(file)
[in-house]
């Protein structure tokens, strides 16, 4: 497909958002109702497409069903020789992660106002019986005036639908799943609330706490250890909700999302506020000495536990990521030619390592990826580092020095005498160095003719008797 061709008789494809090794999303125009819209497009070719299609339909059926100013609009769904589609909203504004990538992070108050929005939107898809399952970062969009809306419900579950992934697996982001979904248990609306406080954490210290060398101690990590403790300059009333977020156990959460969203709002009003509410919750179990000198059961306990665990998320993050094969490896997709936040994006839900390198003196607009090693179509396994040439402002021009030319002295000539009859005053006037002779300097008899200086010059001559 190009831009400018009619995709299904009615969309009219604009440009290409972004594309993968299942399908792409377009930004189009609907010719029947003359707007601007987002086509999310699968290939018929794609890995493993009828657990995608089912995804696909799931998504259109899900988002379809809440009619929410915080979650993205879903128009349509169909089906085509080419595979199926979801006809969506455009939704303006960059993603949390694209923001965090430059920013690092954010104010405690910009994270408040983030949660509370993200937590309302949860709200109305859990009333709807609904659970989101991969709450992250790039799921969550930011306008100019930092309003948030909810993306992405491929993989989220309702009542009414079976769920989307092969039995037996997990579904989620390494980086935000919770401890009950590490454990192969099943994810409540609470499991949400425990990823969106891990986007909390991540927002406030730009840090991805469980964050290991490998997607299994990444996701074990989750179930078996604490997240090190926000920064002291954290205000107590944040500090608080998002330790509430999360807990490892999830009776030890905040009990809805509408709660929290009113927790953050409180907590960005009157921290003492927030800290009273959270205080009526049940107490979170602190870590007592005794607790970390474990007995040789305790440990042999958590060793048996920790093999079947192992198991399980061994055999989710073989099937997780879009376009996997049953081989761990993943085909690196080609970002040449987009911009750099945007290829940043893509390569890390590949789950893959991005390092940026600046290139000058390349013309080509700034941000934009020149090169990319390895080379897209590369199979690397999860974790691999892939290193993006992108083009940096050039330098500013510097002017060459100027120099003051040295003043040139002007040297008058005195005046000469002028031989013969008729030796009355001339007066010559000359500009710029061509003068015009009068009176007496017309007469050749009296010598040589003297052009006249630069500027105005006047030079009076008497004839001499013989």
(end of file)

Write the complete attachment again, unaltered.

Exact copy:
[in-house]
């Protein structure tokens, strides 16, 4: 497909958002109702497409069903020789992660106002019986005036639908799943609330706490250890909700999302506020000495536990990521030619390592990826580092020095005498160095003719008797 061709008789494809090794999303125009819209497009070719299609339909059926100013609009769904589609909203504004990538992070108050929005939107898809399952970062969009809306419900579950992934697996982001979904248990609306406080954490210290060398101690990590403790300059009333977020156990959460969203709002009003509410919750179990000198059961306990665990998320993050094969490896997709936040994006839900390198003196607009090693179509396994040439402002021009030319002295000539009859005053006037002779300097008899200086010059001559 190009831009400018009619995709299904009615969309009219604009440009290409972004594309993968299942399908792409377009930004189009609907010719029947003359707007601007987002086509999310699968290939018929794609890995493993009828657990995608089912995804696909799931998504259109899900988002379809809440009619929410915080979650993205879903128009349509169909089906085509080419595979199926979801006809969506455009939704303006960059993603949390694209923001965090430059920013690092954010104010405690910009994270408040983030949660509370993200937590309302949860709200109305859990009333709807609904659970989101991969709450992250790039799921969550930011306008100019930092309003948030909810993306992405491929993989989220309702009542009414079976769920989307092969039995037996997990579904989620390494980086935000919770401890009950590490454990192969099943994810409540609470499991949400425990990823969106891990986007909390991540927002406030730009840090991805469980964050290991490998997607299994990444996701074990989750179930078996604490997240090190926000920064002291954290205000107590944040500090608080998002330790509430999360807990490892999830009776030890905040009990809805509408709660929290009113927790953050409180907590960005009157921290003492927030800290009273959270205080009526049940107490979170602190870590007592005794607790970390474990007995040789305790440990042999958590060793048996920790093999079947192992198991399980061994055999989710073989099937997780879009376009996997049953081989761990993943085909690196080609970002040449987009911009750099945007290829940043893509390569890390590949789950893959991005390092940026600046290139000058390349013309080509700034941000934009020149090169990319390895080379897209590369199979690397999860974790691999892939290193993006992108083009940096050039330098500013510097002017060459100027120099003051040295003043040139002007040297008058005195005046000469002028031989013969008729030796009355001339007066010559000359500009710029061509003068015009009068009176007496017309007469050749009296010598040589003297052009006249630069500027105005006047030079009076008497004839001499013989």